The term “generational gamer” is handed out like candy on Halloween these days. McDavid is the standard that others fail to meet. He’s already won the Hart Trophy three times – tied with Ovechkin and one ahead of Crosby in terms of contemporaries – which ties him for fourth all-time. The last two times he received this award, only one first place vote was not cast in his favor.

McDavid will definitely be in the running for another Hart this season. The fact that his production is somehow considered mediocre given the decline in goals and not being the clear scoring leader shows his genius.

As for his overall legacy at this point, detractors will surely point to the one major trophy missing from his mantle: the Stanley Cup.

McDavid is the first to acknowledge that he shouldn’t be considered one of the greatest players of all time without winning one. He repeatedly said the focus this season was not on individual accolades but rather on raising the silver chalice in June.

Whether this spring or later, it seems unimaginable that McDavid won’t win the Stanley Cup at least once at the end of his career. Of course, many great players have retired without their names etched. McDavid is a step or two above everyone else.

A Cup (or two or three) in the next decade would undoubtedly put him closer to a lock on Mount Rushmore. The Oilers are in their competitive window and should be the favorites to win it all this season.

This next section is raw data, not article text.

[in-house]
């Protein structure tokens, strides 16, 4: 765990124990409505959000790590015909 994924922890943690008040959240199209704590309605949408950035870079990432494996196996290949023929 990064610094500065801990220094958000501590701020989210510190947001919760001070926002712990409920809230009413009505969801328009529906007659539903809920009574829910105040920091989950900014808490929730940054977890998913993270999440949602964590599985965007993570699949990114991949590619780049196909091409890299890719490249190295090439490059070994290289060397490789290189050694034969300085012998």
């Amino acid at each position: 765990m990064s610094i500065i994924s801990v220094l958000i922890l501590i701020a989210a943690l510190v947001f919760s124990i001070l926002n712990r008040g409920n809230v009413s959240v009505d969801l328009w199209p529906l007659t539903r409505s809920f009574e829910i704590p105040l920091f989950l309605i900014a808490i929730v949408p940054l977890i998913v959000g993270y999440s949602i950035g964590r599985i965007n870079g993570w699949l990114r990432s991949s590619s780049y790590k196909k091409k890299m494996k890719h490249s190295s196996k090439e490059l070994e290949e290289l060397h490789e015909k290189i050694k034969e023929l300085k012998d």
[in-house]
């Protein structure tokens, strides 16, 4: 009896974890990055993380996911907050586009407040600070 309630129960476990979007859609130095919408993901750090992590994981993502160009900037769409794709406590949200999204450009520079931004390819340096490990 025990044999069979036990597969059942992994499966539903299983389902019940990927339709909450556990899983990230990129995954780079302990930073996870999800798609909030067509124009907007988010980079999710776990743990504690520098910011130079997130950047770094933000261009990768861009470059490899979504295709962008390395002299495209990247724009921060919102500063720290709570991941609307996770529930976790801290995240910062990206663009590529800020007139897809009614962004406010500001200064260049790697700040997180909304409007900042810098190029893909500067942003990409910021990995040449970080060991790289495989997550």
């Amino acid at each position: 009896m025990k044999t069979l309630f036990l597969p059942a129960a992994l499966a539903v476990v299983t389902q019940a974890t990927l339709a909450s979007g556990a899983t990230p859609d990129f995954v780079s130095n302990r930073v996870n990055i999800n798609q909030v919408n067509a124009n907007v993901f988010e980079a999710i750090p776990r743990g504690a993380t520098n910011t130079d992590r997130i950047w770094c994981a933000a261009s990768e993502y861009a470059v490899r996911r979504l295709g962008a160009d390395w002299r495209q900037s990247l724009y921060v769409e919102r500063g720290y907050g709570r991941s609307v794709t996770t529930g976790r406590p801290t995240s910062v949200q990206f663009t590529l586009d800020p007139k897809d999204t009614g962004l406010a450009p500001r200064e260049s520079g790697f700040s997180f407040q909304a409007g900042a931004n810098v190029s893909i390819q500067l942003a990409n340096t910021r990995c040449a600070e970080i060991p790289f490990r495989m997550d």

It says here that he doesn’t even need that type of team success to be considered a face of league history.

As with marquee titles, winning the Stanley Cup is more difficult than ever in NHL history. There are no more six teams now. The World Hockey Association has yet to destroy several organizations today. There aren’t multiple franchises with shoestring budgets like there were before the advent of the salary cap.

The parity of this era means that almost all 16 teams in the playoffs have a chance to win it all. The Western Conference this season, for example, is filled with strong teams that could all reach the Finals.

The Oilers could lose early in the game, which would be a huge disappointment for the team and its captain. If that happened, it certainly wouldn’t be McDavid’s fault. Look no further than his last two playoff sessions as an indicator.

McDavid had 53 points in 28 games over five series and was the Oilers’ best player, just ahead of Leon Draisaitl. He showed up in key moments, including late in the Los Angeles-Calgary matchups in 2022. He is fourth in playoff points per game in NHL history, just behind Draisaitl.

So let’s put team success aside for now. McDavid has proven time and time again that he is one of the best players the NHL has ever seen.

If Gretzky and Lemieux are the benchmarks of the game – and with Orr there too – the list of those vying for fourth place on Mount Rushmore is not short. Crosby, Ovechkin, Howe and Richard point this out — and that’s before even considering defensemen or goaltenders.

McDavid’s latest achievement already merits consideration. I bet he’ll be the better choice by the time he hangs them up.

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(Photo by Connor McDavid and Zach Hyman: Paul Swanson/NHLI via Getty Images)